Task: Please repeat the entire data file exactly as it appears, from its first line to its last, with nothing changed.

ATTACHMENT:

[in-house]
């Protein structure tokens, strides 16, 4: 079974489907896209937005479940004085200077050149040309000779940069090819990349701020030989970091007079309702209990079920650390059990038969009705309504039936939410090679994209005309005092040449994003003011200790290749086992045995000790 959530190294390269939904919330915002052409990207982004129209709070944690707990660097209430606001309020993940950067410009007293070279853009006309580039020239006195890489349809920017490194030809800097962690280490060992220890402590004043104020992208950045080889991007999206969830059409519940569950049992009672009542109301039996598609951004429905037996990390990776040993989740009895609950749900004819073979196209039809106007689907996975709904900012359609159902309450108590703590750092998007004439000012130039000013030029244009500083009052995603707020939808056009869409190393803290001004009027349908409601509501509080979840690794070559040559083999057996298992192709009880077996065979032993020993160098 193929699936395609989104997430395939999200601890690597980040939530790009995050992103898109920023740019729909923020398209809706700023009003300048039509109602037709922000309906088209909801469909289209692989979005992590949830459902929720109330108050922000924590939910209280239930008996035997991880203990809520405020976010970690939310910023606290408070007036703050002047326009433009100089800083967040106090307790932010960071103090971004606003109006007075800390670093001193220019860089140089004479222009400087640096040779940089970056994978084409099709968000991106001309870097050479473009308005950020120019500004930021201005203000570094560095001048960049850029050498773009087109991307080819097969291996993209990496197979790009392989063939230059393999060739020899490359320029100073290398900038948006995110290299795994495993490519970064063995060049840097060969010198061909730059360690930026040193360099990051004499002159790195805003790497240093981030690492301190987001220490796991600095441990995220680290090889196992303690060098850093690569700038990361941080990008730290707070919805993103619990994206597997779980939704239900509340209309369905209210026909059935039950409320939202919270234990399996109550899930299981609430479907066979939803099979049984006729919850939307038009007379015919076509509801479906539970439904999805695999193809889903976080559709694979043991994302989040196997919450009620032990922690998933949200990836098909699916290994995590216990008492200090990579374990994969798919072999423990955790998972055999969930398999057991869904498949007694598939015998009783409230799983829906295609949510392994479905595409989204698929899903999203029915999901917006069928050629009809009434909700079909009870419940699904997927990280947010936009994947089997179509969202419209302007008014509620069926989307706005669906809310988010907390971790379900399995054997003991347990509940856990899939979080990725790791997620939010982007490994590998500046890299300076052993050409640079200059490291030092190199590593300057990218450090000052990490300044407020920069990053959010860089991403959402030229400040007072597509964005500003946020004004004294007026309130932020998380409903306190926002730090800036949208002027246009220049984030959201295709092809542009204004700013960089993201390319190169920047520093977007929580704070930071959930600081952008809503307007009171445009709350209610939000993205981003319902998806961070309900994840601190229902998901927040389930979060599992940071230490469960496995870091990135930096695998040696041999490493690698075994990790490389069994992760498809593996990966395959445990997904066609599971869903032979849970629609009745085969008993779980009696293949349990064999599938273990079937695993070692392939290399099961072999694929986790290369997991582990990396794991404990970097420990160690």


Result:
[in-house]
């Protein structure tokens, strides 16, 4: 079974489907896209937005479940004085200077050149040309000779940069090819990349701020030989970091007079309702209990079920650390059990038969009705309504039936939410090679994209005309005092040449994003003011200790290749086992045995000790 959530190294390269939904919330915002052409990207982004129209709070944690707990660097209430606001309020993940950067410009007293070279853009006309580039020239006195890489349809920017490194030809800097962690280490060992220890402590004043104020992208950045080889991007999206969830059409519940569950049992009672009542109301039996598609951004429905037996990390990776040993989740009895609950749900004819073979196209039809106007689907996975709904900012359609159902309450108590703590750092998007004439000012130039000013030029244009500083009052995603707020939808056009869409190393803290001004009027349908409601509501509080979840690794070559040559083999057996298992192709009880077996065979032993020993160098 193929699936395609989104997430395939999200601890690597980040939530790009995050992103898109920023740019729909923020398209809706700023009003300048039509109602037709922000309906088209909801469909289209692989979005992590949830459902929720109330108050922000924590939910209280239930008996035997991880203990809520405020976010970690939310910023606290408070007036703050002047326009433009100089800083967040106090307790932010960071103090971004606003109006007075800390670093001193220019860089140089004479222009400087640096040779940089970056994978084409099709968000991106001309870097050479473009308005950020120019500004930021201005203000570094560095001048960049850029050498773009087109991307080819097969291996993209990496197979790009392989063939230059393999060739020899490359320029100073290398900038948006995110290299795994495993490519970064063995060049840097060969010198061909730059360690930026040193360099990051004499002159790195805003790497240093981030690492301190987001220490796991600095441990995220680290090889196992303690060098850093690569700038990361941080990008730290707070919805993103619990994206597997779980939704239900509340209309369905209210026909059935039950409320939202919270234990399996109550899930299981609430479907066979939803099979049984006729919850939307038009007379015919076509509801479906539970439904999805695999193809889903976080559709694979043991994302989040196997919450009620032990922690998933949200990836098909699916290994995590216990008492200090990579374990994969798919072999423990955790998972055999969930398999057991869904498949007694598939015998009783409230799983829906295609949510392994479905595409989204698929899903999203029915999901917006069928050629009809009434909700079909009870419940699904997927990280947010936009994947089997179509969202419209302007008014509620069926989307706005669906809310988010907390971790379900399995054997003991347990509940856990899939979080990725790791997620939010982007490994590998500046890299300076052993050409640079200059490291030092190199590593300057990218450090000052990490300044407020920069990053959010860089991403959402030229400040007072597509964005500003946020004004004294007026309130932020998380409903306190926002730090800036949208002027246009220049984030959201295709092809542009204004700013960089993201390319190169920047520093977007929580704070930071959930600081952008809503307007009171445009709350209610939000993205981003319902998806961070309900994840601190229902998901927040389930979060599992940071230490469960496995870091990135930096695998040696041999490493690698075994990790490389069994992760498809593996990966395959445990997904066609599971869903032979849970629609009745085969008993779980009696293949349990064999599938273990079937695993070692392939290399099961072999694929986790290369997991582990990396794991404990970097420990160690």